Ol' blue eyes faces the final curtain

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Ever seen such bright blue eyes? The blue-eyed black lemur of Madagascar is something of a celebrity. "We always say they are the Hollywood stars of the primates," said Christoph Schwitzer, who studies the animals in Madagascar's north-western forests. "Stunningly beautiful, but a bit stupid."

The lemurs are accustomed to researchers in the newly created Sahamalaza national park, and Dr Schwitzer and his colleagues have built up a clear picture of the life of Eulemur flavifrons – and also of the threats to the species, which are enormous.

"The main threat is habitat degradation through slash- and-burn subsistence agriculture by the local human population," Dr Schwitzer said. "People burn down a chunk of forest, plant their rice, and after about three years the soil is infertile, so they just go to another place, burn down another chunk of forest, and do the same again. With the human population explosion, this simply ceases to be sustainable, and Madagascar has a population growth rate of 3 per cent a year."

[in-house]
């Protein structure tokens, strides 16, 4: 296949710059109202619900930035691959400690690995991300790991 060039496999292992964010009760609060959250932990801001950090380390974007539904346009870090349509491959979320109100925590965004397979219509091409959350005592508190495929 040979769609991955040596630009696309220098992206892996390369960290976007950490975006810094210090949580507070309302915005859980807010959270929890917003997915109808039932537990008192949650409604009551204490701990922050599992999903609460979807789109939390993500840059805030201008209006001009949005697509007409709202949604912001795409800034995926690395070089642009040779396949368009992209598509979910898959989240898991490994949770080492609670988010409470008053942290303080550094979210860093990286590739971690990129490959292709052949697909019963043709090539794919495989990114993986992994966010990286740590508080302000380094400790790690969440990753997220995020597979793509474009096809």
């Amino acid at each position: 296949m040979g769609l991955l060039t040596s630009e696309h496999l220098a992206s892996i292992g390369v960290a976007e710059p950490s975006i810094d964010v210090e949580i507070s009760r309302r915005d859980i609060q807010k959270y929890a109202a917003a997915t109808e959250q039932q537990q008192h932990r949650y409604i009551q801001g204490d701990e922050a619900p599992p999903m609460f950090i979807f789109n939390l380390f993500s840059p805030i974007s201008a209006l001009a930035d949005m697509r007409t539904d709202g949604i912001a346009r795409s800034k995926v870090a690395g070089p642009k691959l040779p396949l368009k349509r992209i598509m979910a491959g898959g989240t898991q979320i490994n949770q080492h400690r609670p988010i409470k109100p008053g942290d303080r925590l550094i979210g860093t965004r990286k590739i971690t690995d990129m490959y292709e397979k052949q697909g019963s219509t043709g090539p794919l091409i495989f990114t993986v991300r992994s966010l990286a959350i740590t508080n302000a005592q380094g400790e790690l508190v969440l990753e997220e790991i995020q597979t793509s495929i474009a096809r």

Outside the national park, he said, there were 500 lemur traps per square kilometre of forest. "It's huge. There'll be no lemurs left in five years if that goes on." The local tribe did not eat lemurs, he said, but people from other parts of the island were moving in, and they did.

The entire blue-eyed black lemur population is now no more than 2,500 animals at the highest, and may number no more than 250. But Dr Schwitzer said conservation efforts were not hopeless. "I think we are making a difference on the ground. We need to do more reforestation and work with local people and give them incentives to try and help us preserve the wildlife."

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